Street markets are quite popular in Malta. There is a daily one in Valletta and a larger Sunday version outside the city’s walls. Then there is the hugely popular Sunday market at Marsaxlokk and other large ones in Birgu on Tuesdays, Birkirkara on Wednesdays and Fridays and smaller ones in other towns. Most markets feature basic daily needs: fruits, vegetables, fish and other foodstuffs; clothes, toys and the like.
But there is one Sunday market that is different from the rest. The market held at a gravel pitch just outside the Couvre Porte in Birgu is the closest thing to a flea market in the islands. It is held every Sunday – though the rule of thumb dictates that it is cancelled if it’s too rainy.
It is an authentic second-hand market and can best be described as a cross between flea market and car boot sale. A notice at the entrance states that sale of brand new items is in fact not permitted; though it does looks like a few sellers do break that rule. But in general you will not find much that is new and even if some items may still be in their original packing, the packaging is likely to have a fine film of dust denoting genuine age! Sellers come early and by dawn the best trading areas will be taken up. Potential buyers do not start arriving much later either. The market attracts all sorts of bargain hunters and collectors of anything from antiques to stamps, banknotes and war memorabilia.
The items on sale are in general a bewildering throwback to times gone by. You are likely to find old copies of comics like The Dandy, The Beezer and Bunty dating from the seventies or earlier – from an era when these were popular with Maltese children in fact. Also on sale are a variety of toys from the time children actually played and were amazed with them… toy soldiers, rocking horses and dolls – plenty of dolls.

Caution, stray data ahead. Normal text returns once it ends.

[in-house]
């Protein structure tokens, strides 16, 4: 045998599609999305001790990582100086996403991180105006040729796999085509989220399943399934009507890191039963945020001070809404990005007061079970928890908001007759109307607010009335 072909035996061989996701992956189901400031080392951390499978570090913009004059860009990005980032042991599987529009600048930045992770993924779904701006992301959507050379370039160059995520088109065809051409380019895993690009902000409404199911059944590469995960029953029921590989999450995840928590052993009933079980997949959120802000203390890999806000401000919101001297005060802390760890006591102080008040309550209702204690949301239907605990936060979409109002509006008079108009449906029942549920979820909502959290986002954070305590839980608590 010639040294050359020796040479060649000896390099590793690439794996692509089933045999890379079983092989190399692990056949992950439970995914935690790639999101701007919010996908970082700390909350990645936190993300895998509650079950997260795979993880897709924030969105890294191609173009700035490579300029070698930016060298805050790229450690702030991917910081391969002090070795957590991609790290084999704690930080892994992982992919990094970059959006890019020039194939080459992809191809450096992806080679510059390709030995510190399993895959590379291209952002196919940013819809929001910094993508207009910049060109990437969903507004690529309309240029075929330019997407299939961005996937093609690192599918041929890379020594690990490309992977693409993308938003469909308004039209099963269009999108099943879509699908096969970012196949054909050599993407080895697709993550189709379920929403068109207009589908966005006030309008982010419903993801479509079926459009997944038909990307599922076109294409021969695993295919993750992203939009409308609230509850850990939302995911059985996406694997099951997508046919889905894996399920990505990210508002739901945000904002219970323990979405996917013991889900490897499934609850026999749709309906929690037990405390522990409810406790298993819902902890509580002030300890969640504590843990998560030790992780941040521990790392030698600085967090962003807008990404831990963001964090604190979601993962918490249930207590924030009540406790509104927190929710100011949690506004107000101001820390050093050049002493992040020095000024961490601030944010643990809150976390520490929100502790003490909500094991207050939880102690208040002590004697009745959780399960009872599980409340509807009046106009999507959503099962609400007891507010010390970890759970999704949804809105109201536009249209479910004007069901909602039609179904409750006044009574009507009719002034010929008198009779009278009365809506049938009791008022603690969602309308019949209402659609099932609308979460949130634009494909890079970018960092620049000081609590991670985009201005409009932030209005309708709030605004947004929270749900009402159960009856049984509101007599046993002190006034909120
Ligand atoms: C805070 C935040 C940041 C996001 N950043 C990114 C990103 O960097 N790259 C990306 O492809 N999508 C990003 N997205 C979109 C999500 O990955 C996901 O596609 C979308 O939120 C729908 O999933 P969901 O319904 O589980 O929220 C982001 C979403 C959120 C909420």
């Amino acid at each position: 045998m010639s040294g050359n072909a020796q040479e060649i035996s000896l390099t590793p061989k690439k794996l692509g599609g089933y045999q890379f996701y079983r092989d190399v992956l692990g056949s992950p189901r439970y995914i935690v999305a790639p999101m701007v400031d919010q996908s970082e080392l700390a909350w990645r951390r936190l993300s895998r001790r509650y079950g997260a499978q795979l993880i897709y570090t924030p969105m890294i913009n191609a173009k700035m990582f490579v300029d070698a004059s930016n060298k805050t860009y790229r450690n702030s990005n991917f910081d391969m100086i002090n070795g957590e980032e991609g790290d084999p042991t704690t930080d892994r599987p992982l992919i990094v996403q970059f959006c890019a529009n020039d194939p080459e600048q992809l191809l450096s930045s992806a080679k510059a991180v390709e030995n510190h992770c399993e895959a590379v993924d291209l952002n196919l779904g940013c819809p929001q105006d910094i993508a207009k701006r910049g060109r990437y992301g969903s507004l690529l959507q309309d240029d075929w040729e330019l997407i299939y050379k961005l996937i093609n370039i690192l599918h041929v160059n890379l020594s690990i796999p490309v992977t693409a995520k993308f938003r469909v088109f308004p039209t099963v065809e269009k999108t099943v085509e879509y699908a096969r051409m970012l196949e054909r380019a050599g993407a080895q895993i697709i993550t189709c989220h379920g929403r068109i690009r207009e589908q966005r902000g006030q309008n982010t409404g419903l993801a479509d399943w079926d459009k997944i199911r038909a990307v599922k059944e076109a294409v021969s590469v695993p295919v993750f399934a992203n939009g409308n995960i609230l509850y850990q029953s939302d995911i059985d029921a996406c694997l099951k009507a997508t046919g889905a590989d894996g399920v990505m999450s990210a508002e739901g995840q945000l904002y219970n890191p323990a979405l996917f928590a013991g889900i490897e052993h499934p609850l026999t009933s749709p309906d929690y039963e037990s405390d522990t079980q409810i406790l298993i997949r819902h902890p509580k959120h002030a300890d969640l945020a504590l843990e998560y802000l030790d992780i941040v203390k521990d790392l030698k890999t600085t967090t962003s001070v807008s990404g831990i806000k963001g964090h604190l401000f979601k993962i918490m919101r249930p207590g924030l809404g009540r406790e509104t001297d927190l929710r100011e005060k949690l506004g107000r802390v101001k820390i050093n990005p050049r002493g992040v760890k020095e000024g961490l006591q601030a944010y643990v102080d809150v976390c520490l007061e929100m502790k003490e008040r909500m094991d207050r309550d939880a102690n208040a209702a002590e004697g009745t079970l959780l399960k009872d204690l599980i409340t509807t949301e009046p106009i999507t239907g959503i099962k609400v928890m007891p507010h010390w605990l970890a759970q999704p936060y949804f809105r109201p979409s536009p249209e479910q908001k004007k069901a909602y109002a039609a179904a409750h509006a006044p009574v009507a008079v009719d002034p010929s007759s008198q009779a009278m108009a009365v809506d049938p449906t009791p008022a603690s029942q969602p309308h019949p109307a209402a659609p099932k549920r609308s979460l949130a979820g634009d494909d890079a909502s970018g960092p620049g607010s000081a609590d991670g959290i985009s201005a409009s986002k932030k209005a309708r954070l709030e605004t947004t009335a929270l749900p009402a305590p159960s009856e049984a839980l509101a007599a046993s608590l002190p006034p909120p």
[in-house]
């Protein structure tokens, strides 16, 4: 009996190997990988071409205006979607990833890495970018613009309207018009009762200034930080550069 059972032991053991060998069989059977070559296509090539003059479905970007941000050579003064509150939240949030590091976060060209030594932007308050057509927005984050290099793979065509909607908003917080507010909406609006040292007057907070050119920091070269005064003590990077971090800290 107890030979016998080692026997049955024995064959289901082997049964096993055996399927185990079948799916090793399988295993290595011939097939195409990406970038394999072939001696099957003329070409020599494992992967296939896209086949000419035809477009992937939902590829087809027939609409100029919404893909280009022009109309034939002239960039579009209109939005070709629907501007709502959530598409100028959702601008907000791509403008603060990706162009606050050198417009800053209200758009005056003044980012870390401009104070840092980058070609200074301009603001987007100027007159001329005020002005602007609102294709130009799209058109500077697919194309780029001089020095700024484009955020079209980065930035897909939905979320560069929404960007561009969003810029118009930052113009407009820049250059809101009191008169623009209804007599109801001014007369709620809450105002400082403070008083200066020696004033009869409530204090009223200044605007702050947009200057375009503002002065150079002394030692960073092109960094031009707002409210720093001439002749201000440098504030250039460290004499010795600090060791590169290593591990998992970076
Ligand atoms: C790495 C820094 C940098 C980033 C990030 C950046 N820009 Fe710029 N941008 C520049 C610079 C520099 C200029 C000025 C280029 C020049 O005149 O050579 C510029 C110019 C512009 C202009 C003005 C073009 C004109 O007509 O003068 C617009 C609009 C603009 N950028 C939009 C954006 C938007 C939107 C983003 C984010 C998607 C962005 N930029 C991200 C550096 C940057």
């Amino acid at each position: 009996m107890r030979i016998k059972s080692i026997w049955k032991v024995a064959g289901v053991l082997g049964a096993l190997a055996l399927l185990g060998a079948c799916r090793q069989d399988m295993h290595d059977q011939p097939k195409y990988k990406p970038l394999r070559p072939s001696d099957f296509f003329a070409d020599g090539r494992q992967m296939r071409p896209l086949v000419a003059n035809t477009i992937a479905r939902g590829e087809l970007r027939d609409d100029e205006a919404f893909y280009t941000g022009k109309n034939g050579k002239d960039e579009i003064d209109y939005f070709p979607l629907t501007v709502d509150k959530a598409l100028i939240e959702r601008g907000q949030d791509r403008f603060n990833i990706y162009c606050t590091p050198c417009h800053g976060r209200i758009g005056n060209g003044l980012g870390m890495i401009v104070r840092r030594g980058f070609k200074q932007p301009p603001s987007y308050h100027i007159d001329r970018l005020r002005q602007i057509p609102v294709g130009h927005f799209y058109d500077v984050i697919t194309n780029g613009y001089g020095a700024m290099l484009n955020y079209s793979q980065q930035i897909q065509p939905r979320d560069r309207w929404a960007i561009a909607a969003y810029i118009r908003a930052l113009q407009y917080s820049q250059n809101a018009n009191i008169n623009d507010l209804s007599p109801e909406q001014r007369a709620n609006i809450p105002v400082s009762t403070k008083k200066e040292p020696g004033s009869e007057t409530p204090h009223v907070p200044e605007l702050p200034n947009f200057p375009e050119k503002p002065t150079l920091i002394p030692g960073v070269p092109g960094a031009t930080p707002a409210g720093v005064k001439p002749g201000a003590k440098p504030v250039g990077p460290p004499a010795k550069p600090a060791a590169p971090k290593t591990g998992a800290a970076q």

Collectors of war memorabilia will find bullet shells aplenty – these seem to be still quite popular and commonplace in Malta – as well as various military badges and insignia. No doubt the area’s inhabitants’ close ties to the British Forces have resulted in some hoarding of this type of collectibles.
Then there are all sorts of what one could broadly (and kindly) call home decorations. Plates, candleholders, lampshades and bowls of crystal glass; statuettes of all types and sizes; porcelain vases and figurines. Kitsch there is by the bucket load but here and there one occasionally stumbles on true treasure – not necessarily the type to turn you into an overnight Antiques Roadshow millionaire, but at least an item you will really fall in love with and want to take home with you. Add to that there’s the vibe of the crowd and the sellers themselves to make an interesting morning out of the experience. Be there early – 8 am is a good bet, and by noon most buyers and sellers will be gone.